As the Federal Circuit explained, an appellant need not face a specific threat of infringement litigation by the patentee to establish the requisite injury in an appeal from a final written decision in an IPR. A showing that the appellant has engaged in, is engaging in or will likely engage in activity that would give rise to a possible infringement suit is generally sufficient to give an appellant requisite standing to appeal. The Court concluded that Moderna had thus demonstrated sufficient risk that it would face an infringement suit from Arbutus over the challenged patent in connection with Moderna’s COVID-19 vaccine, and that therefore Moderna’s appeal of the Board decision was allowed.
Turning to the merits of Moderna’s obviousness arguments, the Federal Circuit found that the Board erred by failing to apply a presumption of obviousness based on overlapping ranges in the prior art. The Court also found that the Board erred in finding that Moderna had not shown a motivation to optimize the lipid components of the prior art nucleic acid-lipid particles and that the phospholipid was a result-effective variable. The Court stated that a presumption of obviousness typically exists “when the ranges of a claimed composition overlap the ranges disclosed in the prior art.” However, while it was undisputed that a range for the phospholipid was not expressly “disclosed” in the prior art, Moderna’s argument was that the Board should have applied the presumption because a phospholipid range can be derived or calculated from the disclosures of the prior art. The Court rejected this argument, noting that the Board correctly recognized that “we have never before applied the presumption of obviousness for overlapping ranges in a case in which the prior art does not contain an express disclosure of a range.” Rather, the Court explained that Moderna would have to show that, despite the lack of an express disclosure in the references, a person of ordinary skill would have understood that the ‘196 PCT and the ‘189 publication taught or suggested a range for the phospholipid component that overlaps with the claimed range. According to the Court, Moderna failed to make such showing.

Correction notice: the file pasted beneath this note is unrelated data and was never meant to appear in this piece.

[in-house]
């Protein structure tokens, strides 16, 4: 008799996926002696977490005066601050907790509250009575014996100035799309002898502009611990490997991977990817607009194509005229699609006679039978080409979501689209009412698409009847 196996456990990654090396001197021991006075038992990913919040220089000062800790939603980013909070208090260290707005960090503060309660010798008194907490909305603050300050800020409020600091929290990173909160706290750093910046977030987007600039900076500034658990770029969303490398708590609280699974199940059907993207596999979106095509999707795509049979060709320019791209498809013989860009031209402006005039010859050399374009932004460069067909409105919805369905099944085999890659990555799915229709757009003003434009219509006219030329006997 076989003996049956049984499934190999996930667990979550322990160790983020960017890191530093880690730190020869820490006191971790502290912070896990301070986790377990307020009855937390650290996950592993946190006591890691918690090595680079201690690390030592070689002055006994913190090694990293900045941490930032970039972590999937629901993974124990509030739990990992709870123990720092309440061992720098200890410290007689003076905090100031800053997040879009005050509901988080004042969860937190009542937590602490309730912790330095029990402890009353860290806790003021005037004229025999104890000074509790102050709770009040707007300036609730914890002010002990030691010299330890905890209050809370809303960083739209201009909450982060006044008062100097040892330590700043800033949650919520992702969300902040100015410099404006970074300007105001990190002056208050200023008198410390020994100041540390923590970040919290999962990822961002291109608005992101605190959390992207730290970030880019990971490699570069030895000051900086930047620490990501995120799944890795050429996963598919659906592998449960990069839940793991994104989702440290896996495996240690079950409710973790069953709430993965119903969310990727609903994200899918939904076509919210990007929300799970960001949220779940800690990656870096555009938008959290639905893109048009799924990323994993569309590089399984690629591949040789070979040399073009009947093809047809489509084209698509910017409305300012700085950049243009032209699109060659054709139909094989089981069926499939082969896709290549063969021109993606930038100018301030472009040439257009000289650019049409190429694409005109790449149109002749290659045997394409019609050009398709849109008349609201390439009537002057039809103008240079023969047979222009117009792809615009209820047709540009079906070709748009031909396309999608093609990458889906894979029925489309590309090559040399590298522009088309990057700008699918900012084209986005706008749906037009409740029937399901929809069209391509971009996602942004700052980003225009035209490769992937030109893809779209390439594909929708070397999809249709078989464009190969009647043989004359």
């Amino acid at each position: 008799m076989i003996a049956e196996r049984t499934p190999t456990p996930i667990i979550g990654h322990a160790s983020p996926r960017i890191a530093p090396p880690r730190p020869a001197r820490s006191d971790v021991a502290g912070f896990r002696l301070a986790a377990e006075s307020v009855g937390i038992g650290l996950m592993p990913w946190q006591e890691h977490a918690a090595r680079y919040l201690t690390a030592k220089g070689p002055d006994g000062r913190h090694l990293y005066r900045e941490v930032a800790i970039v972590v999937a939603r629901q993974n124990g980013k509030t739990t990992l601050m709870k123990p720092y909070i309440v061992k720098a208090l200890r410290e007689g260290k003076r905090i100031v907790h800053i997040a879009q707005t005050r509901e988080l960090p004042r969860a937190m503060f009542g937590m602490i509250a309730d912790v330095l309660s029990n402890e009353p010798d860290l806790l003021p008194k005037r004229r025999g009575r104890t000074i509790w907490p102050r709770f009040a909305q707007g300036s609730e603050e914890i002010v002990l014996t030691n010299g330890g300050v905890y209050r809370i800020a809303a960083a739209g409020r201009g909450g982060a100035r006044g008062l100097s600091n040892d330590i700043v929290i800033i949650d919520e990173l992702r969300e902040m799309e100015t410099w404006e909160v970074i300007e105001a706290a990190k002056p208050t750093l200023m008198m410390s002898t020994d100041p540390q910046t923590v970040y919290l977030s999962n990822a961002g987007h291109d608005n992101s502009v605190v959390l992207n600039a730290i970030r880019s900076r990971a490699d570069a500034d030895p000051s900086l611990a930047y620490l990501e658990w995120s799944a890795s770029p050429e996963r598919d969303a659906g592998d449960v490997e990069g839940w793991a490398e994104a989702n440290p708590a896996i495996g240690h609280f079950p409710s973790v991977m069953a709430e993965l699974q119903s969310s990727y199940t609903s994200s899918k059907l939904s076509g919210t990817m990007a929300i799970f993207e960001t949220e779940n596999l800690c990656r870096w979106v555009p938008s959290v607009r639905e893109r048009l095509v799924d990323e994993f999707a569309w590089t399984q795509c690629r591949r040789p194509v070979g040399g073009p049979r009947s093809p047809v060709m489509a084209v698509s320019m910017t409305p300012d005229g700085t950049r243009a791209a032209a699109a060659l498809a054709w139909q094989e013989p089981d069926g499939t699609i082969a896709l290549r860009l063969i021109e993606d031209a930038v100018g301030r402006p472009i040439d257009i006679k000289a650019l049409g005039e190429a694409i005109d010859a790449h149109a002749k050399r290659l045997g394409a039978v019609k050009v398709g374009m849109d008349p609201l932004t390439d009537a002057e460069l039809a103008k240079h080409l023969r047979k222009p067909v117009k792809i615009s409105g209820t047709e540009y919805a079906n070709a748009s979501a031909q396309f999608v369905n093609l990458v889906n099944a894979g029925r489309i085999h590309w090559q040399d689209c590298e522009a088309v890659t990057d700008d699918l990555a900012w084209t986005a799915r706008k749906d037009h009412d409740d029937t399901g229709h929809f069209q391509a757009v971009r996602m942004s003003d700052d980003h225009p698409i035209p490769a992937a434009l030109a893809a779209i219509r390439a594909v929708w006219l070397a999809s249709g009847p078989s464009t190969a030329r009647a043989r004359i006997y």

The Federal Circuit also rejected Moderna’s second obviousness argument (i.e., that the ‘196 PCT and the ‘189 publication disclosed particles that contain all four of the lipid components recited in the claims of the challenged patent), and that the record included sufficient evidence that the disclosures in those references presented a starting point that would have allowed a person of ordinary skill in the art to arrive at the claimed invention through routine optimization. The Court explained that Moderna failed to show that the claimed ranges for the result-effective variables would have been achievable through routine optimization because of the unpredictable interactivity between the various lipid components at issue.
Practice Note: As demonstrated by this case, a party seeking to appeal an adverse Board decision should ensure that it has requisite standing to take an appeal before an Article III court.